I’m starting to realize that the biggest advantage I, personally, will get from my three years in Indonesia is a lot of experience in change management, under some extreme conditions. As I’ve blogged about, twice, I am now in a culture where questioning is not done. It’s not encourage, not praised, not sought for etc. You simply don’t do it. Again please don’t read that as I think that they are stupid or ignorant - it’s just their culture. There’s a lot of strange things going on in our culture too. Just step outside your own box and you’ll see it. In fact; that’s what this post is about; stepping out of my box. A simple question that I’ve found very valuable for me to understand “them”. Getting to the point First let’s get back to my intro a bit. I think that everything I’ve seen here in Indonesia that...
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Please question the process

One of the things that I’ve been told that upset me the most during the last couple of years was this sentence: Please don't question the process Instead of going angry and rant about the stupidity of that I’d thought about the opposite. Or what I’d want to do. If I ever get to hire people to a company I will tell them, on their first day: Please question the process. This is only as good as we've got so far. In fact - one of the big reasons you are here is to make us better. You cannot do that without questioning and challenging the current state. If you ever feel that something could be done better or in another way - please say so. Please question the process means that we are humble about that we are not the best we will ever be. It also sends a...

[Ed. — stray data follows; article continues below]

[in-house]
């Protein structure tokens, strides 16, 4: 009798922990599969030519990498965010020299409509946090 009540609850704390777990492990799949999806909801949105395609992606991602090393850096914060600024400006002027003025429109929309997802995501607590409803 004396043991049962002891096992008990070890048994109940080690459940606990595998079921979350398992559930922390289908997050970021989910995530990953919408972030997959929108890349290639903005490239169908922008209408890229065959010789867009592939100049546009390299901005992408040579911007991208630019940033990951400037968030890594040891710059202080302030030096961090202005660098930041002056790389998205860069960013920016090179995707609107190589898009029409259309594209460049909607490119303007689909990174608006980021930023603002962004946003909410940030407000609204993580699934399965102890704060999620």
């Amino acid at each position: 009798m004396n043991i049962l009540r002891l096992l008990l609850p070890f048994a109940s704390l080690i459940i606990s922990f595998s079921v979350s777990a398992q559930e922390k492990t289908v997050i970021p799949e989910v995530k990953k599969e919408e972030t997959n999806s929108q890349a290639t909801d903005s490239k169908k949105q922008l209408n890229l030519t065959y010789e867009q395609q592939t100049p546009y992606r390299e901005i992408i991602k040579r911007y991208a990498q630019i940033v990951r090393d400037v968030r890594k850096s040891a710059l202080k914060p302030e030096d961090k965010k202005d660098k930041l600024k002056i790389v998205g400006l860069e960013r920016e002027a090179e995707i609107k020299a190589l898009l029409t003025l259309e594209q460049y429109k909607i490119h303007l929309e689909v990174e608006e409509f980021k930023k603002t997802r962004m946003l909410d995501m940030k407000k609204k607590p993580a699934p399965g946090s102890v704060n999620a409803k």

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Koa Js and the power of mounting

I’ve been writing quite a lot of Koa applications, but most of them have been small. Now I’m doing a little bit bigger website. It consists of three parts: A public site that is just static html, served with static-now. The site will do API calls back to the server for the content. An administration site for administration of the text content of the site. This will be based on my example koa example blog An API serving the content from use form the static site. Absolutely nothing humongous but still big enough that you need to think about application structure a little bit. That’s when I came to think about koa-mount. In this post I wanted to show you what I’ve learned about this powerful little middeleware, at the heart of Koa thinking. The tag-line on the koa-mount page says it all really: Mount other Koa applications or middleware...
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Saying thank you for agile manifesto

Last autumn I met one of the signatories of the Agile Manifesto in real life. At the Agile Singapore conference. I didn’t think much about that until he (James Grenning) mentioned it in the beginning of one of his talk. He told some anectodes about that meet-up. In honestly so would I if I was at that weekend in Snowbird. There I was. Also a speaker at this conference half-around the world. Working with management for the Salvation Army in Indonesia, being invited to the conference since I’ve written a book on Kanban. The last 10 years of my career has been involving agile in one way or the other on a daily basis. And evolving me for the better, mostly daily. You know where this is going: I just had to thank him. In fact I vowed there and then that I would make it a goal to meet...